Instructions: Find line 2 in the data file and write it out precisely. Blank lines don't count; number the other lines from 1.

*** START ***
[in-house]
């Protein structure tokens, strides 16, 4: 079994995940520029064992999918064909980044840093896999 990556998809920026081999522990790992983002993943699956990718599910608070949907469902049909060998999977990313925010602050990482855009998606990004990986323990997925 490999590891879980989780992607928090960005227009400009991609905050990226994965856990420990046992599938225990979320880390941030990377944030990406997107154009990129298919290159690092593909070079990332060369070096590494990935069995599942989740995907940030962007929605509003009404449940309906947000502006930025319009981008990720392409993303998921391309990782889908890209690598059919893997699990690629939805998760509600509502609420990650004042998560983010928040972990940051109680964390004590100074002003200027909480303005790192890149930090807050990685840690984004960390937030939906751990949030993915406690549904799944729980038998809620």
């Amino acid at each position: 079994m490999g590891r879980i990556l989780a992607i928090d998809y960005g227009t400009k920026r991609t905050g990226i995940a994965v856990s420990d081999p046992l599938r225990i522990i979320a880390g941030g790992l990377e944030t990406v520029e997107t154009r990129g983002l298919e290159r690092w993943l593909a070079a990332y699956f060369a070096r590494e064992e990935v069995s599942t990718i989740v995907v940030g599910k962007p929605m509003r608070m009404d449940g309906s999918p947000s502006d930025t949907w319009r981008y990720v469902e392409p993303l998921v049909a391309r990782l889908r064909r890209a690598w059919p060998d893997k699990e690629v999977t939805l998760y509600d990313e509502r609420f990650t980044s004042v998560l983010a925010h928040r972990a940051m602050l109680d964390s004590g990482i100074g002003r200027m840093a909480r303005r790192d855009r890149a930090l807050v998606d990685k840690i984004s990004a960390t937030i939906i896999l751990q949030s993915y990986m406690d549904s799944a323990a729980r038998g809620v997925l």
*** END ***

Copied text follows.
């Protein structure tokens, strides 16, 4: 079994995940520029064992999918064909980044840093896999 990556998809920026081999522990790992983002993943699956990718599910608070949907469902049909060998999977990313925010602050990482855009998606990004990986323990997925 490999590891879980989780992607928090960005227009400009991609905050990226994965856990420990046992599938225990979320880390941030990377944030990406997107154009990129298919290159690092593909070079990332060369070096590494990935069995599942989740995907940030962007929605509003009404449940309906947000502006930025319009981008990720392409993303998921391309990782889908890209690598059919893997699990690629939805998760509600509502609420990650004042998560983010928040972990940051109680964390004590100074002003200027909480303005790192890149930090807050990685840690984004960390937030939906751990949030993915406690549904799944729980038998809620």